Parkway important test case for Endangered Species Act

Paula Boutis and David McRobert
Windsor Star
Date published: 
Tue, 2011-09-13

In May 2011, the Divisional Court heard arguments from counsel for Sierra Club Canada (Sierra Club) and the Ontario government regarding the Minister of Natural Resources' controversial decision to issue a permit under the Endangered Species Act, 2007, in February 2010. To our knowledge, this is the first judicial review application of an ESA permit since the legislation was overhauled after lengthy public consultations between 2005 and 2007.

The Ministry of Transportation required the permit for the Windsor-Essex Parkway, a dedicated 11-kilometre access highway for the Detroit River International Crossing project, a proposed international crossing for Windsor and Detroit.

Under subsection 17(2)(d) of the ESA, permits can be granted to overcome species harm and/or habitat destruction prohibitions where the main purpose of the activity is not to assist in the recovery or protection of protected species. However, a number of conditions must be met before a permit can be issued. These include the following:

(1) The Minister must be of the opinion that the project will have significant social or economic benefit to Ontario.

(2) The Minister must have consulted with an independent expert who must provide an opinion in writing on the possible effects of the project on the affected species, and whether there will be jeopardy to the survival or recovery of that species.

(3) The Minister must be of the opinion that there will not be jeopardy to the recovery or survival of the affected species.

The WEP will affect at least eight species at risk. When the permit was sought in 2009, one of those species, the Eastern Foxsnake (Carolinian population), was listed as endangered, and the remaining seven were listed as threatened. The threatened species included the Butler's Gartersnake and one plant, Colicroot. Butler's Gartersnake has since been elevated to endangered.

Sierra Club sought judicial review of the Minister's decision in August 2010. One of the key arguments made by Sierra Club was that the precautionary principle should be applied when the Minister makes decisions interpreting this section of the ESA, consistent with the goals and preamble of the ESA and with Canada's international treaty obligations.

Sierra Club argued that the Minister failed to both properly interpret and apply the precautionary principle to her decision regarding jeopardy, since the mitigation methods for the snake species were likely to fail, and the mitigation methods proposed for Colicroot had never worked.

Sierra Club took the position that important knowledge gaps needed to be filled and minimal benchmarks for success were required as terms of the permit to avoid jeopardy for these species, and that the Minister therefore both improperly interpreted and applied the precautionary principle when she approved the permit, making her decision either wrong in law, or unreasonable.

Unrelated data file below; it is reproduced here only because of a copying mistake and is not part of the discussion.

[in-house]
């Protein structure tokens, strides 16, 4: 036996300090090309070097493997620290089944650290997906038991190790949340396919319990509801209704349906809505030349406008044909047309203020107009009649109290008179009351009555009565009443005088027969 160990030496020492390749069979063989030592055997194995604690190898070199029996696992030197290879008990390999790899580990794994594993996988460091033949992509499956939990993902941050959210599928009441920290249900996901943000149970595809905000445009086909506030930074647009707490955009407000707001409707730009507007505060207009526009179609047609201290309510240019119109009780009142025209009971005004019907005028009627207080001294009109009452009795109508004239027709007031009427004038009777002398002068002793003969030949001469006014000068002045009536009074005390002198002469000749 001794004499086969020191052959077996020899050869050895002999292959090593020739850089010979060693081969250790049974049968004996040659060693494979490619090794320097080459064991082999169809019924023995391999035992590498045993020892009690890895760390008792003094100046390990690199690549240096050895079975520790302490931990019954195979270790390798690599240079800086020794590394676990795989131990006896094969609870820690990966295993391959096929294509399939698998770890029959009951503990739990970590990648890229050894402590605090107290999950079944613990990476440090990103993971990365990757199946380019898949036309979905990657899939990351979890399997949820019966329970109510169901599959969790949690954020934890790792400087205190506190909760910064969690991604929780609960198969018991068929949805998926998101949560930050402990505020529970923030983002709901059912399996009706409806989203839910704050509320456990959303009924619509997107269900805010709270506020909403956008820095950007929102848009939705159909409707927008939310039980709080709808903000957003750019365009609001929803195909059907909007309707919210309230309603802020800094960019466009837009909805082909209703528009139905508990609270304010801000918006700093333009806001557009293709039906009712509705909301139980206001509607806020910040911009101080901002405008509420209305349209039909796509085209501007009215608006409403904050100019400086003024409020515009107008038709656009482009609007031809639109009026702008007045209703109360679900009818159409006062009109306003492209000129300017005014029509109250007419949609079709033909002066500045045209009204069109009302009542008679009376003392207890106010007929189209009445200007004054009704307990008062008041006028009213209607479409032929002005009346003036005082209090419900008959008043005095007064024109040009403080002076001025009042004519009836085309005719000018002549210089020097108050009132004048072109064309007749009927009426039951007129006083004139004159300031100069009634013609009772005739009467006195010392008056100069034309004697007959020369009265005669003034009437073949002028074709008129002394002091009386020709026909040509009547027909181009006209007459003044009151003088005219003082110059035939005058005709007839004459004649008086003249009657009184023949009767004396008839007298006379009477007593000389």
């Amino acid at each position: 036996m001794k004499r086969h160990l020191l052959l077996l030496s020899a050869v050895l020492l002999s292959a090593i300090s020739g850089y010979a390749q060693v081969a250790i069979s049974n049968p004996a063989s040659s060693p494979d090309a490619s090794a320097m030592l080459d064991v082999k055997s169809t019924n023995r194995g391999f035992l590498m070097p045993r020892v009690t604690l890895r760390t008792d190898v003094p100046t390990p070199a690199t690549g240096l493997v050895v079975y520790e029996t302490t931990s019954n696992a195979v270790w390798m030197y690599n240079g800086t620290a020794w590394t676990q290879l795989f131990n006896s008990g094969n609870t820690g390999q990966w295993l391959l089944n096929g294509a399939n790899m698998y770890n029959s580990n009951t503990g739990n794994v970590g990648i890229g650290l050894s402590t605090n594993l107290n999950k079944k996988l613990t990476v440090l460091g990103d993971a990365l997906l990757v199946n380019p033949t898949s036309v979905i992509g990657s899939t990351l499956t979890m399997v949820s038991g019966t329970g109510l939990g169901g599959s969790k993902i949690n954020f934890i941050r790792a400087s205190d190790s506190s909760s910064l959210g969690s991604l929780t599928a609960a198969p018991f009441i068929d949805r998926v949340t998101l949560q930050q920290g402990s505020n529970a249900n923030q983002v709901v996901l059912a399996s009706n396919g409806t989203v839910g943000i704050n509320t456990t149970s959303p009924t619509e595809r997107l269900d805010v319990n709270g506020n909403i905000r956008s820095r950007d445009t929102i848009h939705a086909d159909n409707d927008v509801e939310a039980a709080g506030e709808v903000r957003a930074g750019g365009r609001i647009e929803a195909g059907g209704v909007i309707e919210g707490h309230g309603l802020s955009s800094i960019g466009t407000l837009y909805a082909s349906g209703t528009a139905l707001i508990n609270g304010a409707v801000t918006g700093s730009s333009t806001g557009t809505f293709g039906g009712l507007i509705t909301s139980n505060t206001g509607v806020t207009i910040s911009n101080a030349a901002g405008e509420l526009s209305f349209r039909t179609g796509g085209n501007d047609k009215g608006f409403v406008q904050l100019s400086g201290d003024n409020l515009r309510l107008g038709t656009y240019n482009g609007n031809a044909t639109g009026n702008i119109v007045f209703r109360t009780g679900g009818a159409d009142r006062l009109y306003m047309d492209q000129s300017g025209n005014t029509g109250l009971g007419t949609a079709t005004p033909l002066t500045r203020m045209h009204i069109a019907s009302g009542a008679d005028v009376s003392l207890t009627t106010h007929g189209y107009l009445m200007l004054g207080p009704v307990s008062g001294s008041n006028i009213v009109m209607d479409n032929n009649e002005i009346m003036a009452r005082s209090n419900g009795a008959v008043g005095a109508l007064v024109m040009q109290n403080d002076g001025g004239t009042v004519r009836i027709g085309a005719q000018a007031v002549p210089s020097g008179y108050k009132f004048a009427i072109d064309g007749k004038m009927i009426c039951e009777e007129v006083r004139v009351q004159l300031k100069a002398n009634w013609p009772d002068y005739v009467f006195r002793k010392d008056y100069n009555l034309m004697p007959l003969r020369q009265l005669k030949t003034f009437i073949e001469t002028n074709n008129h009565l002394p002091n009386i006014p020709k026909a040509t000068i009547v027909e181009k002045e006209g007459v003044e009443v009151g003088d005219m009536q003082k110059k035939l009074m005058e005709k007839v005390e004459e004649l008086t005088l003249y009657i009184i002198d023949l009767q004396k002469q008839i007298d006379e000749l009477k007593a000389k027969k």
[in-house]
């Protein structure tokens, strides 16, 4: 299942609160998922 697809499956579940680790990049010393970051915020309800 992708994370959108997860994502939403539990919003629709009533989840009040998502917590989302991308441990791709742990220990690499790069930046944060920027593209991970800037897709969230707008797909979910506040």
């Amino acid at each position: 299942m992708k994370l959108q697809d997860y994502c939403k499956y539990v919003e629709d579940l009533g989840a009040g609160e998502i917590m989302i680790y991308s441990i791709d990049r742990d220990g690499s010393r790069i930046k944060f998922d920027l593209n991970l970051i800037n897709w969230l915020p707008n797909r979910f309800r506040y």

Sierra Club further argued that while normally considerable deference is granted to a discretionary Ministerial decision, this was tempered significantly by the precautionary principle and the fact that the primary evidence before was from independent experts. Sierra Club argued that the Minister had to critically review these reports and had little discretion to conclude differently if the reports constituted sound science and were in accordance with the precautionary principle. Conversely, if the reports did not constitute sound science or accord with the precautionary principle, they should be disregarded.

The position of the Ontario government was that the precautionary principle did not apply to the Minister's decision, but that even if it did, the Minister had met that requirement in various ways. For example, the precautionary principle was properly applied by consulting with experts, by requiring trials for Colicroot and then requiring the use of the method showing the highest survival rates, and by incorporating adaptive management techniques into the mitigation plans.

The lawyers for Ontario argued that the extensive conditions of the permit, including ongoing testing of mitigation measures and monitoring requirements, would minimize the adverse impacts of the WEP, making the Minister's decision reasonable. They further argued that the Minister had wide discretion in coming to her own conclusion on jeopardy to the recovery or survival of a species.

This case is an important public interest test case because the protection of Ontario's biodiversity is a matter affecting all Ontarians and Canadians. This decision will clarify the role of the precautionary principle and the scope of ministerial discretion in making decisions under subsection 17(2)(d), and the other exception provisions contained in the ESA.

Paula Boutis acted for Sierra Club Canada in the judicial review. David McRobert is an environmental lawyer based in Toronto and Peterborough.


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